Food Alliance

Where’s Food Alliance?: A Scavenger Hunt

Want to learn more about Portland’s local, sustainable food system in a fun and challenging way?! Join 100 other teams as they visit 30 locations across the greater Portland area and learn about Food Alliance and the many certified products, farms, ranches, processors and distributors who make up Food Alliance Certified supply chains!

The Food Alliance Scavenger Hunt allows teams of two to use a map and clues to find locations in Portland, retrieve supply chain trading cards, hear stories about certified products, and complete tasks to earn points and win prizes. Among the 12 supply chains featured in the scavenger hunt, is Burgerville’s very own Food Alliance Certified beef supply chain, which includes our partners Country Natural Beef and Fulton Distribution. Our Convention Center location is one of the stops along the way. Come by to learn more about our Food Alliance Certified beef supply chain as well as pick up a coupon for a free Tillamook cheeseburger with equal or greater purchase and a sample of our Fresh Strawberry Lemonade!

For more information and to register, please visit Food Alliance’s Web site at

When: Saturday, April 10th, 10:00 am – 6:00 pm

Where: Portland Metro Area, Oregon. Morning check-in and afternoon prize event will occur at the Natural Capital Center (Ecotrust) at 721 NW 9th Ave., Portland, OR 97209

Cost: $35 per team or free to Food Alliance members

Twitter @LocalFoodWine

*Local Food And Wine*

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From the Desk of Fred Kirschenmann, Food Alliance Board Member

Dear Fellow Food Citizen,

FredKirschenmannIn an essay published in the New York Times Magazine, Michael Pollan made an acute observation. “What would happen,” he asked, “if we were to start thinking about food as less of a thing and more of a relationship?” That question captures the essence of the changes needed in our food system today.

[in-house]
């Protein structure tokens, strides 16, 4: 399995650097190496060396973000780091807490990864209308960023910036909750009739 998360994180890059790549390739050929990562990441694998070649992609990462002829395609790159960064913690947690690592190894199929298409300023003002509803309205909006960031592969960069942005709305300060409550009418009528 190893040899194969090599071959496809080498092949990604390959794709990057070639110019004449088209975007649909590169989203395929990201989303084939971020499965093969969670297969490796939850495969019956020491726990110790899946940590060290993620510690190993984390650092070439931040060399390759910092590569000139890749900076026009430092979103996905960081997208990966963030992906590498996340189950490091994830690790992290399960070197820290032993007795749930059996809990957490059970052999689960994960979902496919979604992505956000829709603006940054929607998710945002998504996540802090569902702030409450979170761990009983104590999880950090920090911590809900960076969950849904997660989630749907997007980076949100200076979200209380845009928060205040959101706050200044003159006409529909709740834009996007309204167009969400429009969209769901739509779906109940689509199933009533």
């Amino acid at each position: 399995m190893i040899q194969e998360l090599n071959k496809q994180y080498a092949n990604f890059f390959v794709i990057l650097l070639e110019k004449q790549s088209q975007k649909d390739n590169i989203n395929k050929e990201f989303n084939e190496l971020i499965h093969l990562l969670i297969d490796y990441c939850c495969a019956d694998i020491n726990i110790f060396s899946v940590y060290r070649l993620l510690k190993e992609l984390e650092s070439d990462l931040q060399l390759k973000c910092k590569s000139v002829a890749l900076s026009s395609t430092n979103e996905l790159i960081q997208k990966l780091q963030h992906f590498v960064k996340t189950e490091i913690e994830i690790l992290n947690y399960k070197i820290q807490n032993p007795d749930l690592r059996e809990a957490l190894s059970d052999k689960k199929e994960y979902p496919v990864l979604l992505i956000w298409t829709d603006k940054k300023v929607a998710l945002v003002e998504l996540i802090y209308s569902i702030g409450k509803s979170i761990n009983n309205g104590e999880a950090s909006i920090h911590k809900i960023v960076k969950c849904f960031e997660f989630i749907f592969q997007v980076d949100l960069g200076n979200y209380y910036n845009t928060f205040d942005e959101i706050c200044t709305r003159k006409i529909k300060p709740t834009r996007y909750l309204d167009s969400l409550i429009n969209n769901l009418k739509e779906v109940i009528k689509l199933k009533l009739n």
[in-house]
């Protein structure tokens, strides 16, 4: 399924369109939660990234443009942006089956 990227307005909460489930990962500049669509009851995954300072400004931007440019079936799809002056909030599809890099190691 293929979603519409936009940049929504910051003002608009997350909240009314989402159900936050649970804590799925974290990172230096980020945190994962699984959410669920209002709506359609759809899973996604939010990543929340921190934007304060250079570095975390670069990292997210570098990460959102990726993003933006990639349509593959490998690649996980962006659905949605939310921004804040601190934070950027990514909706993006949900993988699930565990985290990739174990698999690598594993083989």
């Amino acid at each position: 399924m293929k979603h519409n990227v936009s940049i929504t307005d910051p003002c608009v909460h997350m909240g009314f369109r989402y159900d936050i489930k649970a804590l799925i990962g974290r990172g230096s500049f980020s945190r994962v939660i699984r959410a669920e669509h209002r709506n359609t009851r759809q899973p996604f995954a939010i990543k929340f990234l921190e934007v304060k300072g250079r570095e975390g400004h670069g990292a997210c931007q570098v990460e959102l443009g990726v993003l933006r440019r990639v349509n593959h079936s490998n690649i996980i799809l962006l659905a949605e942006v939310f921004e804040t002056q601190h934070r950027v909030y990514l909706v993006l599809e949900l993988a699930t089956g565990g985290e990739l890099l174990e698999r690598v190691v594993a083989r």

The majority of our current food system presents us with food as a commodity like any other, an undifferentiated “thing” that is produced, processed, and placed on the market as cheaply as possible. Increasingly, food consumers are told to “just eat it!”

For a growing number of food customers, this system has lost its appeal. Many of us did not need to see the movie, Food Inc. to conclude that something was seriously wrong.  A constant stream of media stories has awakened us to the problems related to treating food like a “thing,”—stories depicting how animals are sometimes mistreated, how individuals are sickened by E-coli, salmonella, and other contaminants that can cause serious illness and death, and how farmers and farm workers are marginalized along the way.

As a result, many consumers want a different relationship with the food they buy. They want to know where their food comes from, how it was produced, how farm workers were treated, if farmers were adequately compensated, how the animals were treated, and if there was good environmental stewardship all the way from field to table.

In short, food consumers want a relationship—an alliance—that extends all the way from their table to the farm that produced the food. And they demand full transparency and authenticity as part of that relationship.

For the past six years I have served on the Food Alliance board of directors because I believed it was one way that consumers could attain that kind of relationship. From its inception, the goal of Food Alliance was to be more than a third party certification organization—its goal was to build an “alliance” between consumers and producers.

That alliance was not only intended to assure consumers that food carrying the Food Alliance Certified seal was produced in accordance with a transparent set of sustainability standards that are constantly reviewed and enhanced as new sustainability practices emerge, but also to foster a trusting relationship between the farmers and ranchers that produced the food, the processors that prepared the food, and the consumers that eat the food.

Certainly, Food Alliance cannot be the answer to all of the problems in our current food system—those problems must be addressed on many different levels. But I am convinced that Food Alliance is making food more of a “relationship” and less of a “thing.” In doing so, Food Alliance will continue to make a major contribution to the evolution of a food system  where farmers, ranchers, and their customers will join together as “food citizens” and advocate for the kind of policy changes needed to provide safe, healthy, affordable, great tasting food for all.

So what can you do right now, direct and tangible, to spur the evolution of this new food system? Make a generous contribution to Food Alliance!



Frederick Kirschenmann
Distinguished Fellow, Leopold Center for Sustainable Agriculture, and President, Stone Barns Center for Food and Agriculture.

P.S. Invest in a strong “alliance” between farmers, ranchers, and consumers, in a transparent relationship with the food you eat, and in a better food future. Thank you very much for your commitment to positive change in our food system, it is greatly appreciated.

Watch a video of Fred’s lecture on the Future of Agriculture >>

Twitter @LocalFoodWine

*Local Food And Wine*

Okanagan Food And Wine * Vancouver Food And Wine

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